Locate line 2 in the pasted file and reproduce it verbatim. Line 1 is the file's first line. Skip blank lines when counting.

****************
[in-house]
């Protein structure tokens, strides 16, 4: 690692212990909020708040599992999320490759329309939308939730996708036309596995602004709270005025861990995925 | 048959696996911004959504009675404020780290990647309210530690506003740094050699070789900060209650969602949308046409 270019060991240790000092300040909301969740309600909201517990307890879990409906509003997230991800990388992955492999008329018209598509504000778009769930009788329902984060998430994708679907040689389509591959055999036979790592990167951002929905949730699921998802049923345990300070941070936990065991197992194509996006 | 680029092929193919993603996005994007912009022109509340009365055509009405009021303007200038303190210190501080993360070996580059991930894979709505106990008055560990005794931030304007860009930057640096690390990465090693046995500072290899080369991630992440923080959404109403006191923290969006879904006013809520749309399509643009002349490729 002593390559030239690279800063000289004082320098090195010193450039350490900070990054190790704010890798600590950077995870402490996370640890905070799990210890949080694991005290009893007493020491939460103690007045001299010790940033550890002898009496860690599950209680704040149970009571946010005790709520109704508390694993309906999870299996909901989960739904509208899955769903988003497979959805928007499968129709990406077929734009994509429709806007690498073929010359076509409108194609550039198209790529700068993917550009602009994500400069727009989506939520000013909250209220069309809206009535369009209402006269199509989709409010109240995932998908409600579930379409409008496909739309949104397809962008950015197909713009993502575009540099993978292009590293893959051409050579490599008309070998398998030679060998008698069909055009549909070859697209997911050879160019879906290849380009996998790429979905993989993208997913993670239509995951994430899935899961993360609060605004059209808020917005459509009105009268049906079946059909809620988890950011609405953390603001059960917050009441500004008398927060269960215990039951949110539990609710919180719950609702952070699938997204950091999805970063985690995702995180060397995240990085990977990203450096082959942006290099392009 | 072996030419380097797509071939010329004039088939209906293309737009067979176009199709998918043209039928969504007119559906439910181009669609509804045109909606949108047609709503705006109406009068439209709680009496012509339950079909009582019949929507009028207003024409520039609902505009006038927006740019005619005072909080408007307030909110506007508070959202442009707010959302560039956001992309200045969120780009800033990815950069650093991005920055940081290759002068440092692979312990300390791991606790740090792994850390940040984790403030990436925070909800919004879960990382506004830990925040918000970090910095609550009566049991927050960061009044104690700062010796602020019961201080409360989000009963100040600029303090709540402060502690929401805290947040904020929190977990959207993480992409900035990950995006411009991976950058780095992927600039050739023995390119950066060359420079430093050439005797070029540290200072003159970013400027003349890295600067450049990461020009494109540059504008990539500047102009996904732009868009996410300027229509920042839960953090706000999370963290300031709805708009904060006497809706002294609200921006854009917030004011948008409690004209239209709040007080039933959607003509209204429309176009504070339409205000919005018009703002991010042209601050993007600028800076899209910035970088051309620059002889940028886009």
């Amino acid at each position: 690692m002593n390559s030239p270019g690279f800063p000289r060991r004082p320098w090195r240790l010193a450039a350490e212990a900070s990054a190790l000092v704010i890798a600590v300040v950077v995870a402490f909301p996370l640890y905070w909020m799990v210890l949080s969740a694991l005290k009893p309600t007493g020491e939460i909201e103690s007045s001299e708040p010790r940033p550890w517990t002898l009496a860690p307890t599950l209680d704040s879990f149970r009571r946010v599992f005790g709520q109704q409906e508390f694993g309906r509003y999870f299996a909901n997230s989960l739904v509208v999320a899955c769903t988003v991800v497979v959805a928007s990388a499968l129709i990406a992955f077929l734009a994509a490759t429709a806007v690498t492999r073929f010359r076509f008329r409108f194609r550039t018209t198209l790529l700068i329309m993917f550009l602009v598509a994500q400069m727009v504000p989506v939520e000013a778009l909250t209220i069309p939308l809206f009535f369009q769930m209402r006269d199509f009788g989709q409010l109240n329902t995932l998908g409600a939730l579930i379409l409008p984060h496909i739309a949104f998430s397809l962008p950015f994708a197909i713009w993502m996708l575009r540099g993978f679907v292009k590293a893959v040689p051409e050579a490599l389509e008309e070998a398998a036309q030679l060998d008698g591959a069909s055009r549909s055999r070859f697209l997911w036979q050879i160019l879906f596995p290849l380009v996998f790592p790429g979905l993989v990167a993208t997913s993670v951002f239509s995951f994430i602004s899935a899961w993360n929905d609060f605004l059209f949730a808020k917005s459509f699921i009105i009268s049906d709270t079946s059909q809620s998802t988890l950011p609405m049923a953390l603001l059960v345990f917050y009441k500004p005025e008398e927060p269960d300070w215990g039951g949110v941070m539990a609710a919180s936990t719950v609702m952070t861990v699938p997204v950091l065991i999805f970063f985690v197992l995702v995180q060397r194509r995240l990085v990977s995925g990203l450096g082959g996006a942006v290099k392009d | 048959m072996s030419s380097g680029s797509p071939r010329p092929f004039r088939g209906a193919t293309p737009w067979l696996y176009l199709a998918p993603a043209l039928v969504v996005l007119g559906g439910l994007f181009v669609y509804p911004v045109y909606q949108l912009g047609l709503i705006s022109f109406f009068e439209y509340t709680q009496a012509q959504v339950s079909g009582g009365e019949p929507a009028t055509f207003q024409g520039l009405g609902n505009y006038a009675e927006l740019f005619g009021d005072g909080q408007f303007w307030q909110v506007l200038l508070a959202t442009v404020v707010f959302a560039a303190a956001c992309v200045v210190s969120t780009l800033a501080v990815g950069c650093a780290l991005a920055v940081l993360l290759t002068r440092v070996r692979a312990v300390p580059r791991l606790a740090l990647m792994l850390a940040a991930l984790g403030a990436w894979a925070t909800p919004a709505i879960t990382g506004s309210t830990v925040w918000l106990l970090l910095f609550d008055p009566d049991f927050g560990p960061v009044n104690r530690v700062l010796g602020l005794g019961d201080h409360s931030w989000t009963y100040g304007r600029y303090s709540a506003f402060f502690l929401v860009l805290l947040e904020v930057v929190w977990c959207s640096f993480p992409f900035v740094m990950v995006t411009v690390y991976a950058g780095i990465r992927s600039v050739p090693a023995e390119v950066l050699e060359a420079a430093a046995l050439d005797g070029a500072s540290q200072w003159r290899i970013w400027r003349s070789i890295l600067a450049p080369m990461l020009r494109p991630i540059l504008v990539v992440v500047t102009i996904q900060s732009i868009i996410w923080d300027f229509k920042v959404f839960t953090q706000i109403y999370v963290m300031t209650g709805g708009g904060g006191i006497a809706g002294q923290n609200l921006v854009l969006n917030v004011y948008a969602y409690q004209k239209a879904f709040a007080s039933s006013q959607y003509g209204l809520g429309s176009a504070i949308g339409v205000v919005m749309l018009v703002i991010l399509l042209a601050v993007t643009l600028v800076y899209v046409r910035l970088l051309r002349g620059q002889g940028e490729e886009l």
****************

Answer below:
């Protein structure tokens, strides 16, 4: 690692212990909020708040599992999320490759329309939308939730996708036309596995602004709270005025861990995925 | 048959696996911004959504009675404020780290990647309210530690506003740094050699070789900060209650969602949308046409 270019060991240790000092300040909301969740309600909201517990307890879990409906509003997230991800990388992955492999008329018209598509504000778009769930009788329902984060998430994708679907040689389509591959055999036979790592990167951002929905949730699921998802049923345990300070941070936990065991197992194509996006 | 680029092929193919993603996005994007912009022109509340009365055509009405009021303007200038303190210190501080993360070996580059991930894979709505106990008055560990005794931030304007860009930057640096690390990465090693046995500072290899080369991630992440923080959404109403006191923290969006879904006013809520749309399509643009002349490729 002593390559030239690279800063000289004082320098090195010193450039350490900070990054190790704010890798600590950077995870402490996370640890905070799990210890949080694991005290009893007493020491939460103690007045001299010790940033550890002898009496860690599950209680704040149970009571946010005790709520109704508390694993309906999870299996909901989960739904509208899955769903988003497979959805928007499968129709990406077929734009994509429709806007690498073929010359076509409108194609550039198209790529700068993917550009602009994500400069727009989506939520000013909250209220069309809206009535369009209402006269199509989709409010109240995932998908409600579930379409409008496909739309949104397809962008950015197909713009993502575009540099993978292009590293893959051409050579490599008309070998398998030679060998008698069909055009549909070859697209997911050879160019879906290849380009996998790429979905993989993208997913993670239509995951994430899935899961993360609060605004059209808020917005459509009105009268049906079946059909809620988890950011609405953390603001059960917050009441500004008398927060269960215990039951949110539990609710919180719950609702952070699938997204950091999805970063985690995702995180060397995240990085990977990203450096082959942006290099392009 | 072996030419380097797509071939010329004039088939209906293309737009067979176009199709998918043209039928969504007119559906439910181009669609509804045109909606949108047609709503705006109406009068439209709680009496012509339950079909009582019949929507009028207003024409520039609902505009006038927006740019005619005072909080408007307030909110506007508070959202442009707010959302560039956001992309200045969120780009800033990815950069650093991005920055940081290759002068440092692979312990300390791991606790740090792994850390940040984790403030990436925070909800919004879960990382506004830990925040918000970090910095609550009566049991927050960061009044104690700062010796602020019961201080409360989000009963100040600029303090709540402060502690929401805290947040904020929190977990959207993480992409900035990950995006411009991976950058780095992927600039050739023995390119950066060359420079430093050439005797070029540290200072003159970013400027003349890295600067450049990461020009494109540059504008990539500047102009996904732009868009996410300027229509920042839960953090706000999370963290300031709805708009904060006497809706002294609200921006854009917030004011948008409690004209239209709040007080039933959607003509209204429309176009504070339409205000919005018009703002991010042209601050993007600028800076899209910035970088051309620059002889940028886009």